inequality‘Livin’ on borrowed time and borrowed money 
Sleepin’ on the street there ain’t a damn thing funny 
With the hand-me-down food and hand-me-down clothes’ 

In the editorial to the last article, ‘Gimme Danger‘ I talked briefly about ‘the Chicago Boys’ and Chile’s experiment with neoliberalism. 

Until 1973, economic theory and practice in Chile, and much of Latin America, was dominated by ideas promoted by the UNs Economic Commission for Latin America and the Caribbean: a strong state, protectionism, and ‘inward’ development, prioritizing industrialization as the way to emerge from underdevelopment. These were not just left-wing ideas; political parties on the right and some in the business sector also supported them.  

According to US Ambassador to Chile, Willard L. Beaulac, the University of Chile’s College of Economics was ‘a communist nest.’ 

The US government tried to ‘combat and counteract what was perceived as a ‘socialist way of thinking’ in Chile’s economics education‘, and, via a government agency sponsored an agreement between the University of Chicago and the Pontificate Catholic University of Chile (PUC), the bastion of Chile’s conservative elite. As a result, 26 Chilean students were educated at the University of Chicago between 1956 and 1964.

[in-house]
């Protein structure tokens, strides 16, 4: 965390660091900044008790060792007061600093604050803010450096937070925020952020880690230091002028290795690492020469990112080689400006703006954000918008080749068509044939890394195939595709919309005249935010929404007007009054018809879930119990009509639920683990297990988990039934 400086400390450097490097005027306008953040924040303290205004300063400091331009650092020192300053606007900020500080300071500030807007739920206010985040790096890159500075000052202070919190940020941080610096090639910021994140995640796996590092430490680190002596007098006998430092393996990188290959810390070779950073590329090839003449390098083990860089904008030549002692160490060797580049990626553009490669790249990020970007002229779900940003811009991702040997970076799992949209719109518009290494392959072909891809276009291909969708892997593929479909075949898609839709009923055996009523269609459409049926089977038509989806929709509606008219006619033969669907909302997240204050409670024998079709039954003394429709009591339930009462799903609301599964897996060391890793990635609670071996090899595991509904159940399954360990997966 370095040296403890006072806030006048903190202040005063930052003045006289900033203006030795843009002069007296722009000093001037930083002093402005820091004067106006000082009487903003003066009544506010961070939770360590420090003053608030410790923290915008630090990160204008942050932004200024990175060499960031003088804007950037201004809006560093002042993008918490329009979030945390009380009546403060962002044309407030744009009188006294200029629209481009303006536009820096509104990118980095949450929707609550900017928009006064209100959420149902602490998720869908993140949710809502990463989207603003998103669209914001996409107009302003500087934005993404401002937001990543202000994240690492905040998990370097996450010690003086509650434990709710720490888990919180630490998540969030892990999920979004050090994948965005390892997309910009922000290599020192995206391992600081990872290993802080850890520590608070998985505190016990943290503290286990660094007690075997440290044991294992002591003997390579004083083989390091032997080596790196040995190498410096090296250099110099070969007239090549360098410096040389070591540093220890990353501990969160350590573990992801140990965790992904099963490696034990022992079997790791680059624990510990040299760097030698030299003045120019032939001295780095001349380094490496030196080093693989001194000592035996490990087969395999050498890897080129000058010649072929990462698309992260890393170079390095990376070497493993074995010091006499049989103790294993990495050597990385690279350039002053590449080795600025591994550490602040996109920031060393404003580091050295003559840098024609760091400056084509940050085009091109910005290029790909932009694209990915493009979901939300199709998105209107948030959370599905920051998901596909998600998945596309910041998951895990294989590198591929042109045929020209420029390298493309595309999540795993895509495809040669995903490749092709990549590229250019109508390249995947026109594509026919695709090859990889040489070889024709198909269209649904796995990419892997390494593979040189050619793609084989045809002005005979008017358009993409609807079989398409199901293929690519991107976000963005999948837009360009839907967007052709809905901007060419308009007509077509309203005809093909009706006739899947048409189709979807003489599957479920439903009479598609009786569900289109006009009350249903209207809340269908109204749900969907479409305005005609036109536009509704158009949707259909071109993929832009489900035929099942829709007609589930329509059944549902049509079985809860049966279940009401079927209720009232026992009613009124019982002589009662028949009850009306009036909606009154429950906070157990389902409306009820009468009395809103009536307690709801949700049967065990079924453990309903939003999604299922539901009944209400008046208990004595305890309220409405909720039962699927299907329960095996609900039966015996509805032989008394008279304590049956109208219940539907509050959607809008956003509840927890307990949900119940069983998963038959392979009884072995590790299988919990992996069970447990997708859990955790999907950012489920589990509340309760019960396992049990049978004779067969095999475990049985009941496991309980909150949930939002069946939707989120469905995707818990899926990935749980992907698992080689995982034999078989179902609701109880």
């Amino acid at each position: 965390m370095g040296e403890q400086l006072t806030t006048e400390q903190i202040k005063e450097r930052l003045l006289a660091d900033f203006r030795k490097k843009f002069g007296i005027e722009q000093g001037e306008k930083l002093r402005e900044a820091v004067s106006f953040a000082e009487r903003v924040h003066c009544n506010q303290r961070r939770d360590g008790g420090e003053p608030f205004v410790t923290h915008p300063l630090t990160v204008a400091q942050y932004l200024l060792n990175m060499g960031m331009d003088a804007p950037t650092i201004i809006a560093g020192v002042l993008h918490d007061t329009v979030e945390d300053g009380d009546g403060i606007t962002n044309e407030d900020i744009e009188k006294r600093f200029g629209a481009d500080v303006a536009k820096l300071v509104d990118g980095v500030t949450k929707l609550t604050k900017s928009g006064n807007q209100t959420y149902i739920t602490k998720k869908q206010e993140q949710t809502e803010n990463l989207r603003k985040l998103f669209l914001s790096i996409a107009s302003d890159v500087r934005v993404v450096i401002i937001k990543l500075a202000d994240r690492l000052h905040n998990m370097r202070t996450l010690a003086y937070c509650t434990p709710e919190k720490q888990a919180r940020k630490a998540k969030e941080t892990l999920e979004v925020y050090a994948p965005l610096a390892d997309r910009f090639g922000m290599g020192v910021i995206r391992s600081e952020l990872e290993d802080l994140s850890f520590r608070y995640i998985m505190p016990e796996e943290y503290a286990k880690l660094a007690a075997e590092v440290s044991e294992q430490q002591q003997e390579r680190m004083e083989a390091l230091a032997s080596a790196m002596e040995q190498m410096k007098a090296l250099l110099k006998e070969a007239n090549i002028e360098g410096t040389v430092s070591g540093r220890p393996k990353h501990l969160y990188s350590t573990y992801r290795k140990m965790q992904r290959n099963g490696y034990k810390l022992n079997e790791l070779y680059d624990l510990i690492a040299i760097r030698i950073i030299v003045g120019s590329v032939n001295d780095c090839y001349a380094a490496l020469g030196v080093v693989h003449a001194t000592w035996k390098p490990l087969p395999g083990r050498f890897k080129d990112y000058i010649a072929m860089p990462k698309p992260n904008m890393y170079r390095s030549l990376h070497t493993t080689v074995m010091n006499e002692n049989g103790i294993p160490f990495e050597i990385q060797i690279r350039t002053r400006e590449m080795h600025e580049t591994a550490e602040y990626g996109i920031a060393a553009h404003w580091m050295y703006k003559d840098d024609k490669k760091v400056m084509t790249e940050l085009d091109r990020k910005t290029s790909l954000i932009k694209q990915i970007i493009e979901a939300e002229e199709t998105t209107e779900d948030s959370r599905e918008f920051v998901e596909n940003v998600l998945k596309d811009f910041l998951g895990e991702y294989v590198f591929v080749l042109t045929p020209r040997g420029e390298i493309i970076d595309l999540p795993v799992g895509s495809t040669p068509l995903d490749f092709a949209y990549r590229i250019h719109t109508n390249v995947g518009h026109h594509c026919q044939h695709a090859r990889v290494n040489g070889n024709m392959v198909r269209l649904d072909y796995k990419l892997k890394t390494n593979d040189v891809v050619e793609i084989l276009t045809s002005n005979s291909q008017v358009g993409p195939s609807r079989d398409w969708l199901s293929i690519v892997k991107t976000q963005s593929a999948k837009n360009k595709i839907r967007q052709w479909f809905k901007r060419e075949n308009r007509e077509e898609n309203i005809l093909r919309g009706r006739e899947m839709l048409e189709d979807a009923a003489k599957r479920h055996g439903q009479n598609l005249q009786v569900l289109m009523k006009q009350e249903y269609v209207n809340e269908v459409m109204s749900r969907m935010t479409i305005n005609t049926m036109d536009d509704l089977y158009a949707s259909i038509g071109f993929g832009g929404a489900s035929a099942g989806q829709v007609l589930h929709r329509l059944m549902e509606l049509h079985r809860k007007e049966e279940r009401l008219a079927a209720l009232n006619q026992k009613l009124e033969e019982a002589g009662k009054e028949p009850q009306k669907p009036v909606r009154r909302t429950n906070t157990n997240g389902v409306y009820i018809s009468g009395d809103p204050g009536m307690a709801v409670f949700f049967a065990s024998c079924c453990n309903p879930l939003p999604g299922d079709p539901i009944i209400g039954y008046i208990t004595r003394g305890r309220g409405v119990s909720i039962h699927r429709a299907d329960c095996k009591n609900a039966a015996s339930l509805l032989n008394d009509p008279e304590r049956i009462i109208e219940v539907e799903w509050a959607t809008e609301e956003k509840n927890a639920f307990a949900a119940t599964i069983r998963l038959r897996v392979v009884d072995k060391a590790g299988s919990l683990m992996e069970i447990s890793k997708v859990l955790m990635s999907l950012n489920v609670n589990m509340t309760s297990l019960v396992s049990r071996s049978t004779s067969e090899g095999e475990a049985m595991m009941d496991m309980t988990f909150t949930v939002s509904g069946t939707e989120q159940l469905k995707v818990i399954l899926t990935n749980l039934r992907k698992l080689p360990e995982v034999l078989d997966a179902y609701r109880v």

Referred to as the Chicago Boys, they supported right-wing policies and parties, and worked in right-wing governments, but they saw themselves as scientists, far removed from ideology. They prepared a government plan called ‘The Brick,’ which later served as the economic base for the dictatorship. 

A coup in 1973 saw a military ‘junta,’ led by General Augusto Pinochet, seize power. Pinochet’s dictatorship put the Chicago Boys in charge of its economic team, granting them broad powers to put the Brick’s ideas into practice